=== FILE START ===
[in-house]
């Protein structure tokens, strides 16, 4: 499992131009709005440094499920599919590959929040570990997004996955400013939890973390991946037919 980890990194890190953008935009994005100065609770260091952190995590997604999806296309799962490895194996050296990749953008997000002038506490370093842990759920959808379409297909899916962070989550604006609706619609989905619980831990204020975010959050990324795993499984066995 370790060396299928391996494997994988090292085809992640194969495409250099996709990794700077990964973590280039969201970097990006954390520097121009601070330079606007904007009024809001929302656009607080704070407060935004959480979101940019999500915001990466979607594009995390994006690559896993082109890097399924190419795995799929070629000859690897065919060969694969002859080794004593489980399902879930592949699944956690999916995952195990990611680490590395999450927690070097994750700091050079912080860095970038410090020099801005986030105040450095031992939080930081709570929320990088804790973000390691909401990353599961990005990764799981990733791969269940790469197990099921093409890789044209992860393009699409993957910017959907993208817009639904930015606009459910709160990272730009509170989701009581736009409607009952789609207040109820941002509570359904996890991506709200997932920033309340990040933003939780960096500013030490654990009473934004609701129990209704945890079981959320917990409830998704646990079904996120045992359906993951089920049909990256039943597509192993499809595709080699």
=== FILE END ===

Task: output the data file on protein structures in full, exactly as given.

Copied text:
[in-house]
């Protein structure tokens, strides 16, 4: 499992131009709005440094499920599919590959929040570990997004996955400013939890973390991946037919 980890990194890190953008935009994005100065609770260091952190995590997604999806296309799962490895194996050296990749953008997000002038506490370093842990759920959808379409297909899916962070989550604006609706619609989905619980831990204020975010959050990324795993499984066995 370790060396299928391996494997994988090292085809992640194969495409250099996709990794700077990964973590280039969201970097990006954390520097121009601070330079606007904007009024809001929302656009607080704070407060935004959480979101940019999500915001990466979607594009995390994006690559896993082109890097399924190419795995799929070629000859690897065919060969694969002859080794004593489980399902879930592949699944956690999916995952195990990611680490590395999450927690070097994750700091050079912080860095970038410090020099801005986030105040450095031992939080930081709570929320990088804790973000390691909401990353599961990005990764799981990733791969269940790469197990099921093409890789044209992860393009699409993957910017959907993208817009639904930015606009459910709160990272730009509170989701009581736009409607009952789609207040109820941002509570359904996890991506709200997932920033309340990040933003939780960096500013030490654990009473934004609701129990209704945890079981959320917990409830998704646990079904996120045992359906993951089920049909990256039943597509192993499809595709080699």